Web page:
WASHINGTON - President Bush, in a characteristic moment of frustration last week, took a turn blasting the media for contributing to the national malaise over the economy.

"I'll tell you who also ought to get some of the blame," the President said in an interview with USA Today editors. "Who is it that convinces the American people with 92% of the news coverage that everything is bad in terms of an economy that has been growing? The American people think we're in a recession, and we're not. We've had four quarters of positive growth."

The editors asked Mr. Bush what he was talking about when he said 92% of the news coverage is negative, and he referred to a study that he said had been done by Accuracy in Media, a Washington-based watchdog group.

First, a little fact checking. The U.S. economy has enjoyed five, not four, straight quarters of economic growth beginning in the spring of 1991. But anyone can miss three months of growth, even a President, so let's give Mr. Bush the benefit of the doubt on that one.

A call to Accuracy in Media revealed that the organization did not do the study to which Mr. Bus was referring. The study instead came from the Center for Media and Public Affairs, another media surveillance group.

All right, anyone can miss a citation, so we'll let the President keep the ball here, too.

The study to which Mr. Bush was referring found that 94% (not 92%, but close) of 642 stories aired by the TV network on the overall health of the economy or one of its major sectors were negative. The findings came from a survey of 777 economic stories, almost 23 hours of airtime, shown on the evening news by ABC, CBS, and NBC.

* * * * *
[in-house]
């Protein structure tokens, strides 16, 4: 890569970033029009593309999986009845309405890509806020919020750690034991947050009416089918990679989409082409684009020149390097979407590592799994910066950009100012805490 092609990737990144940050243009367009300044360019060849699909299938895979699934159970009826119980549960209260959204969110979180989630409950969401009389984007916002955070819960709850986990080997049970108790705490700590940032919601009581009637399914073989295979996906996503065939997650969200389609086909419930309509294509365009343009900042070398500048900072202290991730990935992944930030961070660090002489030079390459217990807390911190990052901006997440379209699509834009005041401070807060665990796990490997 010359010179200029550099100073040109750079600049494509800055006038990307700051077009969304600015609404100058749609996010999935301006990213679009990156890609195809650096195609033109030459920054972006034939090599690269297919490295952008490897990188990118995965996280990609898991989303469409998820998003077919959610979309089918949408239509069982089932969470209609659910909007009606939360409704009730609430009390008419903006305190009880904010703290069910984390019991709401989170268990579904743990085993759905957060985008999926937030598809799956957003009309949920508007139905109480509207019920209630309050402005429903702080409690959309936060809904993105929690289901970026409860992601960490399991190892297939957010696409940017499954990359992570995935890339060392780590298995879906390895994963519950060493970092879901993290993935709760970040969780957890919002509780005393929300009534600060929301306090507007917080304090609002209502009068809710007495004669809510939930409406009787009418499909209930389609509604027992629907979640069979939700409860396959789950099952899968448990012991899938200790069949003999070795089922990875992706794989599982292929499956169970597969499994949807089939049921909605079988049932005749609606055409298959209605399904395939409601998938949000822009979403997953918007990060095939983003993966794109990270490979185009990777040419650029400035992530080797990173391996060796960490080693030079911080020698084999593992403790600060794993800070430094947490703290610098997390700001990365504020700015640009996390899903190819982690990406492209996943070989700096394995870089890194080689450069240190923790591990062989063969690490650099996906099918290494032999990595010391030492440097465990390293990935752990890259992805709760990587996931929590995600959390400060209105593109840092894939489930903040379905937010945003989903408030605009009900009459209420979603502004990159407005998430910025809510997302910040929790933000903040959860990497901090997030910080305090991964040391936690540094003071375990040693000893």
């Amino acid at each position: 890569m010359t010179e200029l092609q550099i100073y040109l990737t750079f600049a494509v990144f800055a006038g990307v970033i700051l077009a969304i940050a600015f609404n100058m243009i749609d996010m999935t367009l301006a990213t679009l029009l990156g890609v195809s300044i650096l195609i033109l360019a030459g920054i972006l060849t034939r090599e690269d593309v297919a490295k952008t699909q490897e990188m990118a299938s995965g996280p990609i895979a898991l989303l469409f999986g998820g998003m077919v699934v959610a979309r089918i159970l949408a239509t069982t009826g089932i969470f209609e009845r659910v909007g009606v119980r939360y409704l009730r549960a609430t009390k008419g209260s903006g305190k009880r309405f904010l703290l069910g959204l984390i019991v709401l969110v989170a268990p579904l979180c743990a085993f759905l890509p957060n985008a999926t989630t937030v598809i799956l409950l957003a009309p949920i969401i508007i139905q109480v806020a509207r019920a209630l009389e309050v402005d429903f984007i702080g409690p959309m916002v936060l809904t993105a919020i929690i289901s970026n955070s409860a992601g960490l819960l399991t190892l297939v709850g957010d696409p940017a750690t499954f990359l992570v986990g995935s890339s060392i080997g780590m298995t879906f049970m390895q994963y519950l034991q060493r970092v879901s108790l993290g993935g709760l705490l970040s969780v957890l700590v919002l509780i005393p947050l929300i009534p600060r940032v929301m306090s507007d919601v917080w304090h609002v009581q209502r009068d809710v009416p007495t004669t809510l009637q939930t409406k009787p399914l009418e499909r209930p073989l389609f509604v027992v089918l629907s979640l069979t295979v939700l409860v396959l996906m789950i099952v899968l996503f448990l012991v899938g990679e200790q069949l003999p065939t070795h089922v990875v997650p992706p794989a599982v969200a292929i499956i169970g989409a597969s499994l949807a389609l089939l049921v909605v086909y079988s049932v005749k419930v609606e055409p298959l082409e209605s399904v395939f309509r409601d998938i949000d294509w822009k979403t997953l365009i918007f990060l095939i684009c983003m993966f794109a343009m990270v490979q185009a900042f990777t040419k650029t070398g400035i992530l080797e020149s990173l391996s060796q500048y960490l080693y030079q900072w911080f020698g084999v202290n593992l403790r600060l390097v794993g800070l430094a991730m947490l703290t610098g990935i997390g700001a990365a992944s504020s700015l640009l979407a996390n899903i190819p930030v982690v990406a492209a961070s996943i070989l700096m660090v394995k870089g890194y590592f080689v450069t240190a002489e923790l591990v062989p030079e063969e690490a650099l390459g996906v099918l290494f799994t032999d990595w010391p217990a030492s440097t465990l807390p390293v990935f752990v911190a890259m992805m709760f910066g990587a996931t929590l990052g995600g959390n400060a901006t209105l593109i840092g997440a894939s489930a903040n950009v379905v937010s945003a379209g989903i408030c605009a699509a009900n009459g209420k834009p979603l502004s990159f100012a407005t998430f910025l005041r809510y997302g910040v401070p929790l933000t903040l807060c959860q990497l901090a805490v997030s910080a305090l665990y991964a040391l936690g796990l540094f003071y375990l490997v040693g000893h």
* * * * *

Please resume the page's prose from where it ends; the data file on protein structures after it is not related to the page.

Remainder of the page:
The survey covered the period from December 1991 through March 1992, when the economy was technically out of recession and growing - albeit at a painfully slow pace.

Mr. Bush has a point, in a way. If the economy was growing, why did the media continue to harp on how tough times were? And why did nearly all of the economists and analysts quoted by the broadcasters say they expected the recovery to be weak? Typical was a quote from economist Allen Sinai, who was quoted on CBS last December as saying. "The economy is going nowhere fast."

It is no secret that reporters thrive on the negative. Young financial and business reports, like the political reporters who went before them a generation ago to Vietnam, found their equivalent of a war when the recession took hold in 1990. For most, it was a first-time experience laced with the little thrills of discovery that come with journalism.

But the press has not been saying the economy is still in recession. The story has been what is by historical standards a sad little puppy of a recovery, one characterized by low consumer confidence, high debt burdens, white-collar layoffs, declining home values, and other unpleasant facts. There is abroad in the land, Federal Reserve Board Chairman Alan Greenspan has told Congress, "an extraordinary pessimism" unlike anything he has seen in a lifetime.

President Bush is fighting not just a recession, but the slowest period of economic growth on record since the days of Herbert Hoover. The Commerce Department recently issued figures showing that in the first three years of the Bush administration, economic growth adjusted for inflation averaged 0.4%. That's not far from zero, folks, and it's not much to run on.

The President and his spokesmen have been busy lately tossing blame around for the nation's weak performance. Congress should have passed the President's budget, they say, and the Fed has been too tight with money.

These may be legitimate debating points, but like the President's comments blaming the media, they smack of desperate finger-pointing.

People can see these remarks for what they are, and they know a shaky defense when they see one.

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